Reimagining Indonesia’s New Capital City: Foresight Approaches for an Inclusive Smart Forest City

December 27, 2022
Reimagining Indonesia

UNDP Indonesia's Accelerator Lab in partnership with the government and civil society is working on the ‘Anticipatory New Capital City’ project, which aims to generate community insight into the national development agenda


Reimagining Indonesia’s New Capital City: Foresight Approaches for an Inclusive Smart Forest City


In the last few decades, development challenges have grown even more inextricably connected and complex. COVID-19 has disrupted our prevailing systems, showcasing their fragility against unforeseen shocks. The pandemic exacerbated gaps in inequality, threatening to push an additional 207 million people into extreme poverty by 2030. Acknowledging the threats to human development, the recent UNDP Human Development Report of 2021/2022 emphasized the need to navigate forthcoming uncertainties as a result of this crisis to prevent future disruptions to development progress. While we cannot predict the future, there are signals of change, disruption, and opportunity in the present that alert us to what may lie ahead, allowing us to better anticipate a changing horizon to mitigate the crises of tomorrow.

At UNDP Asia Pacific, we are supporting governments to be more ‘future-fit’ by building the capacity of governments to be more responsive to the long-term issues and understanding the nature of development challenges through a futures lens. This includes leveraging the tools of strategic foresight to evolve national planning and governance models to better anticipate uncertainty. One of the teams at the forefront of this effort is the Accelerator Labs, the world’s largest learning network on sustainable development challenges with 91 independently operating labs serving 115 countries. The Labs have been working together with government stakeholders and civil servants around the world to reimagine how we conduct development and bring about long-lasting change.


Scenarios of the New Capital City


For Indonesia, the realities of climate change, increasing natural hazards, and interconnected socio-economic risks visible in the present underscore the importance of long-term thinking in planning and risk analysis.  The government’s decision to relocate the national capital from Jakarta to the planned city of Nusantara in 2024 provides an ideal opportunity to evaluate existing systems, reflect on what is emerging, and reimagine how cities are designed and governed. As the new heart of a unified nation, the Nusantara Capital City aspires to achieve a ‘Global City for All’ that provides better connectivity and access for Indonesians across the archipelago, reducing the effects of concentrated overpopulation and inequal growth, and enhancing prosperity for the nation at large.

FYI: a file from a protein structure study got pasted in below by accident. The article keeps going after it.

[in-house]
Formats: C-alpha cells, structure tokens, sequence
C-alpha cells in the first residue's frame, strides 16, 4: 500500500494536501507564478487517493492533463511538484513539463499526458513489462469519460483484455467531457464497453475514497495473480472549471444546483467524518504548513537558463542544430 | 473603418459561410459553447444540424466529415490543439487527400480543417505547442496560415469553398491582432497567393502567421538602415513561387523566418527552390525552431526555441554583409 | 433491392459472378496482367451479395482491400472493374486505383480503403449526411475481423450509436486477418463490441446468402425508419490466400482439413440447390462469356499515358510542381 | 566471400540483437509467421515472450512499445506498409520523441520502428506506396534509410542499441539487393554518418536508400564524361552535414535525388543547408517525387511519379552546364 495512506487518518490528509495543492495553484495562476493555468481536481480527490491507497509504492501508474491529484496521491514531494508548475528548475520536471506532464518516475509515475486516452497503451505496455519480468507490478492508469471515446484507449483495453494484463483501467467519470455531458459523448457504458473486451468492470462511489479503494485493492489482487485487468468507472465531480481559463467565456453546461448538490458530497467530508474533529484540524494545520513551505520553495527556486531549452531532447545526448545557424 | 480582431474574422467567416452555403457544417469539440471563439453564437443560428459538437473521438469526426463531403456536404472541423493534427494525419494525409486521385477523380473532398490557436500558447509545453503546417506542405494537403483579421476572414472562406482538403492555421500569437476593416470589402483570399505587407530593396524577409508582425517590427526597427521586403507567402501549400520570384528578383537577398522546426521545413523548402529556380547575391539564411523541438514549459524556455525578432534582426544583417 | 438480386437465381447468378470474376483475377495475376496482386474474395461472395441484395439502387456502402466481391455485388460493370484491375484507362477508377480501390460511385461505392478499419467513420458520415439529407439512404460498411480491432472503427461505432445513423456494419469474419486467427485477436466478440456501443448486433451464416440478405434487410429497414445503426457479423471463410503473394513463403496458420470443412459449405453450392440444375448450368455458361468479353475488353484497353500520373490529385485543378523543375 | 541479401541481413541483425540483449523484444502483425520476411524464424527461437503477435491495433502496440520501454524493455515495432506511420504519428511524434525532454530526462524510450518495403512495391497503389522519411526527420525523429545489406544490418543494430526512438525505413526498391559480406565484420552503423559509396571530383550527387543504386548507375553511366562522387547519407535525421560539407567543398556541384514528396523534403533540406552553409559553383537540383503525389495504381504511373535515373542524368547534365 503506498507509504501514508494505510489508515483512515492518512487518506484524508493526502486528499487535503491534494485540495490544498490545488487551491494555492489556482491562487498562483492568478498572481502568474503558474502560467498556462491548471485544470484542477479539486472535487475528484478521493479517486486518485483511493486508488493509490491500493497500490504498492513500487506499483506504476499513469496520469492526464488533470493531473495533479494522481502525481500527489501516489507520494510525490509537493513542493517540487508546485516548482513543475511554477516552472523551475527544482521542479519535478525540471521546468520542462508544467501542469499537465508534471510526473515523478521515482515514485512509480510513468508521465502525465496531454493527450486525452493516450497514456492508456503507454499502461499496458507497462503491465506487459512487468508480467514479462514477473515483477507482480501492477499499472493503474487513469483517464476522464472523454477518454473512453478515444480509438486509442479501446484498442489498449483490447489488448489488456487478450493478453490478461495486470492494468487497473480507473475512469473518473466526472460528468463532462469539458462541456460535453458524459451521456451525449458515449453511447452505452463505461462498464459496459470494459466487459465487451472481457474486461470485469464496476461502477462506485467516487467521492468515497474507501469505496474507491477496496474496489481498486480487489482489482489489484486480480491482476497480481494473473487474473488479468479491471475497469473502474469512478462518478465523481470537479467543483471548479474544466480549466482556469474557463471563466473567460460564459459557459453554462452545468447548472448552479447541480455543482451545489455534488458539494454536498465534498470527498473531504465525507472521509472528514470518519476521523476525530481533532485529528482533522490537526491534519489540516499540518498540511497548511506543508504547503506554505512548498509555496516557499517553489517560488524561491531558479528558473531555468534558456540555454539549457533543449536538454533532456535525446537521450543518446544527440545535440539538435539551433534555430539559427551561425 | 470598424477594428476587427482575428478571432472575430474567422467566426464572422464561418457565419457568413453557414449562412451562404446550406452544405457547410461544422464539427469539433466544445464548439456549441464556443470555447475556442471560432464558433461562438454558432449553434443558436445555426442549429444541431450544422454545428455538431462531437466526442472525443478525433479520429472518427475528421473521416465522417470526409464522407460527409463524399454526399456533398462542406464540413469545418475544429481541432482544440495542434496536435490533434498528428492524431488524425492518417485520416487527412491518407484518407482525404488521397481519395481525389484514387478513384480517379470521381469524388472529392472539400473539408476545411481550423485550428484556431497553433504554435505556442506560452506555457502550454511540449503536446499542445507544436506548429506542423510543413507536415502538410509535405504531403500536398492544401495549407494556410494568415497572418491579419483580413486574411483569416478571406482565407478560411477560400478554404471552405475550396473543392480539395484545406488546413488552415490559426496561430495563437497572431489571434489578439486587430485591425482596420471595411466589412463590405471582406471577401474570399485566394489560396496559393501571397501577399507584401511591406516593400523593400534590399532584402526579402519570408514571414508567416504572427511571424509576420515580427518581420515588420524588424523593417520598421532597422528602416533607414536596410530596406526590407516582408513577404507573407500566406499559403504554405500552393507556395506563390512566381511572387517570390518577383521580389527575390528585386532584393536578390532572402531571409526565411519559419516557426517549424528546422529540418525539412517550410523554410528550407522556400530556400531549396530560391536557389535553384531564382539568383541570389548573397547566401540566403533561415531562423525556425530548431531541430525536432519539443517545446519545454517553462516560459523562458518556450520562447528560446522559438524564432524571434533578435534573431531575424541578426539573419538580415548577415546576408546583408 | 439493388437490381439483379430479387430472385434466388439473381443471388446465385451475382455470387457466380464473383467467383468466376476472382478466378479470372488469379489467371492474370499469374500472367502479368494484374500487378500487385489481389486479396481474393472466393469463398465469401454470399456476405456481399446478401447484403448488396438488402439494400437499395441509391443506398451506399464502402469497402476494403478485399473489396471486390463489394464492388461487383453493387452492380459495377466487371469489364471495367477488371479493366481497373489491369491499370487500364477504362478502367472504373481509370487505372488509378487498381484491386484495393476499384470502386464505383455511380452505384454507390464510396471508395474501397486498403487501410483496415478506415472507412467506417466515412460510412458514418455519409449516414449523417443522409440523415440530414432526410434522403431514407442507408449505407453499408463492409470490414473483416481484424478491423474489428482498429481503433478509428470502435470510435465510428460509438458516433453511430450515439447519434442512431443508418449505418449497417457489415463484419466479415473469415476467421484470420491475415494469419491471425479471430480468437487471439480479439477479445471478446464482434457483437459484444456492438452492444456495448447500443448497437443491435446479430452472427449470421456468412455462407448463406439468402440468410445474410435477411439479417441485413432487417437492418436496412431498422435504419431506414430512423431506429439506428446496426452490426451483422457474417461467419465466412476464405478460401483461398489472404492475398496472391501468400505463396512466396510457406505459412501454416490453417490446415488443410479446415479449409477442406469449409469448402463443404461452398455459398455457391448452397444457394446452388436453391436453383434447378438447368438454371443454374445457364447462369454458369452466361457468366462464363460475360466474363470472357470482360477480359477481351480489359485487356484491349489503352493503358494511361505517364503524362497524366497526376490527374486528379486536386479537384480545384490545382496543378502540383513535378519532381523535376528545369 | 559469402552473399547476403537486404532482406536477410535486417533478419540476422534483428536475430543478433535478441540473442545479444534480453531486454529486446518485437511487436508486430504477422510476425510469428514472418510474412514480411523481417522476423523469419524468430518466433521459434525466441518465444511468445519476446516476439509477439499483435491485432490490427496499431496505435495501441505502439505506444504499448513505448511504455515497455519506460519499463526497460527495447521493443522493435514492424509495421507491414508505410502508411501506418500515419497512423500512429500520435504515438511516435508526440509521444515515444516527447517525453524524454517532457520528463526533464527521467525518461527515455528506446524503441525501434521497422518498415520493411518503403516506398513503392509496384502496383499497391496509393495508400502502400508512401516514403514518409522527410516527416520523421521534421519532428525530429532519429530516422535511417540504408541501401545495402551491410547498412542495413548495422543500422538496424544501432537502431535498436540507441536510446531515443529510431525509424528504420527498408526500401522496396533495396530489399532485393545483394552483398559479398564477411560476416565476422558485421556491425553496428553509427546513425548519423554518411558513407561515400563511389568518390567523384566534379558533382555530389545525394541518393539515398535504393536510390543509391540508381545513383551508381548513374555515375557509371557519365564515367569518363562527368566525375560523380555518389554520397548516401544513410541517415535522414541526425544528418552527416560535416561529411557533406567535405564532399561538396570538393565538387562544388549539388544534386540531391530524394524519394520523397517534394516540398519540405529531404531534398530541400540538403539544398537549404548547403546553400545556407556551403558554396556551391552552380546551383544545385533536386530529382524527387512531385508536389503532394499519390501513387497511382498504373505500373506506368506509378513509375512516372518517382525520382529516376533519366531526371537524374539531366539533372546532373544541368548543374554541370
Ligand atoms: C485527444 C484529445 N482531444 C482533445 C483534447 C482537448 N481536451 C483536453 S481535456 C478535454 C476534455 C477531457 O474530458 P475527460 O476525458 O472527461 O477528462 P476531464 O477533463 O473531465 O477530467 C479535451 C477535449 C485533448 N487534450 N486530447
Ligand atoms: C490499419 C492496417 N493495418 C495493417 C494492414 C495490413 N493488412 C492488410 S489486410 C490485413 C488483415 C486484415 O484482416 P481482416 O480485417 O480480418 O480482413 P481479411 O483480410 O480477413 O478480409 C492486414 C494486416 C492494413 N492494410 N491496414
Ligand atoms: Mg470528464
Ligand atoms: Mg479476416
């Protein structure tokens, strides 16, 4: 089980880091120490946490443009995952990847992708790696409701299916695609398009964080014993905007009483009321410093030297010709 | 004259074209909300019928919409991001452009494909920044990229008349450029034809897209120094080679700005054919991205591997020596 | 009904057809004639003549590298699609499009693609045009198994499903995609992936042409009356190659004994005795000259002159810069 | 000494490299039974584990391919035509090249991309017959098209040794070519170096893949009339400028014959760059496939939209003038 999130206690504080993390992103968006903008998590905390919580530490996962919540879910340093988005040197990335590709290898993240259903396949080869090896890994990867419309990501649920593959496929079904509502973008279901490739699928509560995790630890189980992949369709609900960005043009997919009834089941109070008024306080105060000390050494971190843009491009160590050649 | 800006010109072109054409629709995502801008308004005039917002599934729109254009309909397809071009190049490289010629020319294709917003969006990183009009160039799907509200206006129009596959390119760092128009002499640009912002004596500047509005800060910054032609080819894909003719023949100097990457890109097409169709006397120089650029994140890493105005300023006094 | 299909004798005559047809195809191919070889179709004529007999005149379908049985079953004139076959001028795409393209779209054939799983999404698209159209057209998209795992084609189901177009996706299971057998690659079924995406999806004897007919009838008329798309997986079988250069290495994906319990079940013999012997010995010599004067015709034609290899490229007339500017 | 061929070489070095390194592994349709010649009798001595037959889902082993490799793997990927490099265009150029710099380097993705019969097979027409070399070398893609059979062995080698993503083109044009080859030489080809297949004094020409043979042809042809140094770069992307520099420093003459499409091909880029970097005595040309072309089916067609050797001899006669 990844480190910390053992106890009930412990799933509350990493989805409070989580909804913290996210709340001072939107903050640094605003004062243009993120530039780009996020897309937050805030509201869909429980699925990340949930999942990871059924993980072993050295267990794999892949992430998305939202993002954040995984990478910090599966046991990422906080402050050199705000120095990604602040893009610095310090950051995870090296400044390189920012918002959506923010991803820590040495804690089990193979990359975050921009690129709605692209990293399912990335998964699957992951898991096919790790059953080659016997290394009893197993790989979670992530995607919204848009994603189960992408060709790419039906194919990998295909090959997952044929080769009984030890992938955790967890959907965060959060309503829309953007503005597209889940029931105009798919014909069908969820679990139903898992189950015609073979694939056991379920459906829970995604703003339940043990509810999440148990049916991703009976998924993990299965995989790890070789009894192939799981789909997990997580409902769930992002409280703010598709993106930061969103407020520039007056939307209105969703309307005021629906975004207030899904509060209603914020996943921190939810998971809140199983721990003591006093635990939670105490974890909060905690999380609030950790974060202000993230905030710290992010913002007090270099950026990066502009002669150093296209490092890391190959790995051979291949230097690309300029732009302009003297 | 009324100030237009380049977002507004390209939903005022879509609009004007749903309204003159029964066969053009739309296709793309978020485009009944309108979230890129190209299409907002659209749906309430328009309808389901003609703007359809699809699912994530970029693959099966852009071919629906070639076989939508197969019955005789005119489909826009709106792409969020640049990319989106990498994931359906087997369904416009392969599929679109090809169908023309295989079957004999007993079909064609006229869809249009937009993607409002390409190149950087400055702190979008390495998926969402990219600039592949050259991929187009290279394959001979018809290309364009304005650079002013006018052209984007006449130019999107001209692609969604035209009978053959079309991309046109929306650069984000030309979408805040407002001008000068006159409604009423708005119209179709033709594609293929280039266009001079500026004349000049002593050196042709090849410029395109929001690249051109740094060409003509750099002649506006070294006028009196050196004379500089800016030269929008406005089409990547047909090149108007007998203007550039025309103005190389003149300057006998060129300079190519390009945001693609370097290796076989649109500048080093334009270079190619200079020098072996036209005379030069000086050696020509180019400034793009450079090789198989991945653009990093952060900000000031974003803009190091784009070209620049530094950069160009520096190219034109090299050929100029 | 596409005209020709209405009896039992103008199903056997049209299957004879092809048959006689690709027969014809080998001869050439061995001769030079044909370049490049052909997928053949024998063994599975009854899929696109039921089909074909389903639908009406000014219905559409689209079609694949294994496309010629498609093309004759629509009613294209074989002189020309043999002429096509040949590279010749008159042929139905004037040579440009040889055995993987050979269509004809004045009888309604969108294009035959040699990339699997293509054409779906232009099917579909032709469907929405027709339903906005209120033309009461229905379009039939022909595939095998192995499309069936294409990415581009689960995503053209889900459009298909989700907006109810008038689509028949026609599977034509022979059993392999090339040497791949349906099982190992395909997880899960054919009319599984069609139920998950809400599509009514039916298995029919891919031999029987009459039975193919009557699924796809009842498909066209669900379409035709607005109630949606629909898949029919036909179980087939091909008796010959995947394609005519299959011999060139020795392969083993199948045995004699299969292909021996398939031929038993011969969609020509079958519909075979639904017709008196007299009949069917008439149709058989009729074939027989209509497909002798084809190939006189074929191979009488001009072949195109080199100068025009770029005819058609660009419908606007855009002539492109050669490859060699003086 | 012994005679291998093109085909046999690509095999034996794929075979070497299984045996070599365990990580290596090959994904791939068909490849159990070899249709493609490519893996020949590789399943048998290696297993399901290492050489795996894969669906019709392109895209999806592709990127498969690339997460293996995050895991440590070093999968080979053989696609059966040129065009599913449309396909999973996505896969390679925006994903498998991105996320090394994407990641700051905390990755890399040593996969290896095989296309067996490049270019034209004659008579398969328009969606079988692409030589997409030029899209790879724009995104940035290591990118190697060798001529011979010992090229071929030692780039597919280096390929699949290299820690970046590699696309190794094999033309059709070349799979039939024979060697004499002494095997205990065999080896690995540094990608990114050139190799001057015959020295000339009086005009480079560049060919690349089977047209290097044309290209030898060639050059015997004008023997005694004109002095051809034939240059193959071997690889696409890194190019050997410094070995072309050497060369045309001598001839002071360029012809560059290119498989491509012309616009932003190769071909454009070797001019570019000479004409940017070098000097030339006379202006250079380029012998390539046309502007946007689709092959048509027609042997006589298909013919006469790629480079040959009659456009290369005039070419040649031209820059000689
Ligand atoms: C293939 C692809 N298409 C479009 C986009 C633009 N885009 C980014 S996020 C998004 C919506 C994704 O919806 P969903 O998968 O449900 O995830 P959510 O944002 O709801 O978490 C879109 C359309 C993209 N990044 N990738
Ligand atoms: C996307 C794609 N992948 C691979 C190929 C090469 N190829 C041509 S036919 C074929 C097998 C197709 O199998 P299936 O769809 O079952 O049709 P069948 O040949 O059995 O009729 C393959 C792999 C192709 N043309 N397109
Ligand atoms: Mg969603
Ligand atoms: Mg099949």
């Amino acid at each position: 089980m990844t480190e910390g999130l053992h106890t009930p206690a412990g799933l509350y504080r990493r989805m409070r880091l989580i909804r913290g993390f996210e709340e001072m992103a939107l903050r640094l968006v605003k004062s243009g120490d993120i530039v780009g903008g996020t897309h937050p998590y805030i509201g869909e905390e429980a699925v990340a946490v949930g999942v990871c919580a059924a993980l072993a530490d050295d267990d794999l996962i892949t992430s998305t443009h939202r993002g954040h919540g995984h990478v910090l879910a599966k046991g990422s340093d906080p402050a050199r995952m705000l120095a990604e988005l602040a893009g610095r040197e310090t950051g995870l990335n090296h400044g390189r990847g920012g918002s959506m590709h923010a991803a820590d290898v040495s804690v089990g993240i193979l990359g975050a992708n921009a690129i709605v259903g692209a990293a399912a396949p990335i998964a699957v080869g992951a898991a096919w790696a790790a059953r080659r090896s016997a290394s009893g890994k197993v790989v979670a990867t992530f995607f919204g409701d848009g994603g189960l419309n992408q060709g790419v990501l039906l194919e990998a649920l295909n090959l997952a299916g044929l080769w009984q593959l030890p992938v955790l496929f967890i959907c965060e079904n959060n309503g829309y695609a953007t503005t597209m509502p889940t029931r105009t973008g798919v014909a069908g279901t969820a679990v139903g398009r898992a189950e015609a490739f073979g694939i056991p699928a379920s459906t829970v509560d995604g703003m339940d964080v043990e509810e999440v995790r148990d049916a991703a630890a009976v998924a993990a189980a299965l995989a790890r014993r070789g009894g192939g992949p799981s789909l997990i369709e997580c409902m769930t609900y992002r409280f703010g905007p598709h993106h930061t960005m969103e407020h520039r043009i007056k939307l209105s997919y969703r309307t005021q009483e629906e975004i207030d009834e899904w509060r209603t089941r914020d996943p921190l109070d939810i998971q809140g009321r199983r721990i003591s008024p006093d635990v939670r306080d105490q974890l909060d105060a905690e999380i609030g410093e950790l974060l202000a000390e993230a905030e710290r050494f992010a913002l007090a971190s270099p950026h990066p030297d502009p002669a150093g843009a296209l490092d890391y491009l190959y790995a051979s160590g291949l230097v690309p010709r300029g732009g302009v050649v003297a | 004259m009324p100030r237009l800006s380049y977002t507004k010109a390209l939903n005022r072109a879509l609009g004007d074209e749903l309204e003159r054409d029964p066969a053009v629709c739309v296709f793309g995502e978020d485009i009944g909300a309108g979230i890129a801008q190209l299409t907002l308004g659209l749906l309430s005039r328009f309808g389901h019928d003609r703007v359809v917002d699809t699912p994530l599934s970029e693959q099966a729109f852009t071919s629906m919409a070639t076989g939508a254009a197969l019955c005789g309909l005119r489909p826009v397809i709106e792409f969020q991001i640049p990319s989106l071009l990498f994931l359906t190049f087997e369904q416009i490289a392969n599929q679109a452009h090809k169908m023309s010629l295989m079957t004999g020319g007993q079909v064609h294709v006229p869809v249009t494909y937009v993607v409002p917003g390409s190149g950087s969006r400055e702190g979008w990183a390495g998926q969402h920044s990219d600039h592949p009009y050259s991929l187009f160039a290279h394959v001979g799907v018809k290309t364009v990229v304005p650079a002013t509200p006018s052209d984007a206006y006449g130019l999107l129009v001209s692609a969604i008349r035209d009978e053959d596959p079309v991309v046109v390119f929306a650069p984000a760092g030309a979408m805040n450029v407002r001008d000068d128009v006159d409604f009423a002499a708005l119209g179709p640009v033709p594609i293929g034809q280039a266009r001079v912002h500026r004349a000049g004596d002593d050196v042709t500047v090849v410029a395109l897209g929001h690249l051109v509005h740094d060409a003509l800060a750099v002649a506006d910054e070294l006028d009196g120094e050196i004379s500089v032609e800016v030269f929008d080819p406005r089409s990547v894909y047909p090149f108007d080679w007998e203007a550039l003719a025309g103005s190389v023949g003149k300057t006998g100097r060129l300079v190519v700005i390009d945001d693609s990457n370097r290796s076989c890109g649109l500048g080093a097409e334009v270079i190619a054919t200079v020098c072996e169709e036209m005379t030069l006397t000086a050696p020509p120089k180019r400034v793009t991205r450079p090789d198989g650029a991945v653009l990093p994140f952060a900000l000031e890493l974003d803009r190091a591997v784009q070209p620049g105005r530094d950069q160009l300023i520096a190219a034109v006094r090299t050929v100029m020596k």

The Government of Indonesia already has a forward-looking scenario on the new capital city. By 2045—the centennial of Indonesian independence—the city can take pride in its efficient design and governance. Through a ‘Forest City’ approach as one of the core principles of the city, the plan also underlines the area’s natural environment and acknowledges its local biodiversity, while highlighting the importance of community participation. To help ensure that this process is inclusive and the outcome is representative of many voices, the UNDP Accelerator Lab Indonesia is working together with its government and civil society partners on the ‘Anticipatory New Capital City’ project. It aims to adds value by expanding opportunities for generating bottom-up insights, to balance national development agendas with local development trajectories and visions for the future.


Collective Imagination and Contextual Visions for Policies